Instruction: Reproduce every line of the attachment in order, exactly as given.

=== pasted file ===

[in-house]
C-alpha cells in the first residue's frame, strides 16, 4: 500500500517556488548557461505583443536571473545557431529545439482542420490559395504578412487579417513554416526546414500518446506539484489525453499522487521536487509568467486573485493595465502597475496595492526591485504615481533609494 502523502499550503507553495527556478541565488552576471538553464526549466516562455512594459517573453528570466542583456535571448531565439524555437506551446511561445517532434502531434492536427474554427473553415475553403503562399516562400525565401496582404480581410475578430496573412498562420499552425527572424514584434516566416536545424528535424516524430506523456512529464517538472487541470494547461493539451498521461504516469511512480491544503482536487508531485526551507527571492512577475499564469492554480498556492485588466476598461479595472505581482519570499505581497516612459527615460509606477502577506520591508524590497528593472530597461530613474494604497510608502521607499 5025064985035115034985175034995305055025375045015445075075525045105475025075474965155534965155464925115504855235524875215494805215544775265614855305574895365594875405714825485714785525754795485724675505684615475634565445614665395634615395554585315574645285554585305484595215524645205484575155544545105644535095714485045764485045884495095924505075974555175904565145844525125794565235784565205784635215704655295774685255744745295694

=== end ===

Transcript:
[in-house]
C-alpha cells in the first residue's frame, strides 16, 4: 500500500517556488548557461505583443536571473545557431529545439482542420490559395504578412487579417513554416526546414500518446506539484489525453499522487521536487509568467486573485493595465502597475496595492526591485504615481533609494 502523502499550503507553495527556478541565488552576471538553464526549466516562455512594459517573453528570466542583456535571448531565439524555437506551446511561445517532434502531434492536427474554427473553415475553403503562399516562400525565401496582404480581410475578430496573412498562420499552425527572424514584434516566416536545424528535424516524430506523456512529464517538472487541470494547461493539451498521461504516469511512480491544503482536487508531485526551507527571492512577475499564469492554480498556492485588466476598461479595472505581482519570499505581497516612459527615460509606477502577506520591508524590497528593472530597461530613474494604497510608502521607499 5025064985035115034985175034995305055025375045015445075075525045105475025075474965155534965155464925115504855235524875215494805215544775265614855305574895365594875405714825485714785525754795485724675505684615475634565445614665395634615395554585315574645285554585305484595215524645205484575155544545105644535095714485045764485045884495095924505075974555175904565145844525125794565235784565205784635215704655295774685255744745295694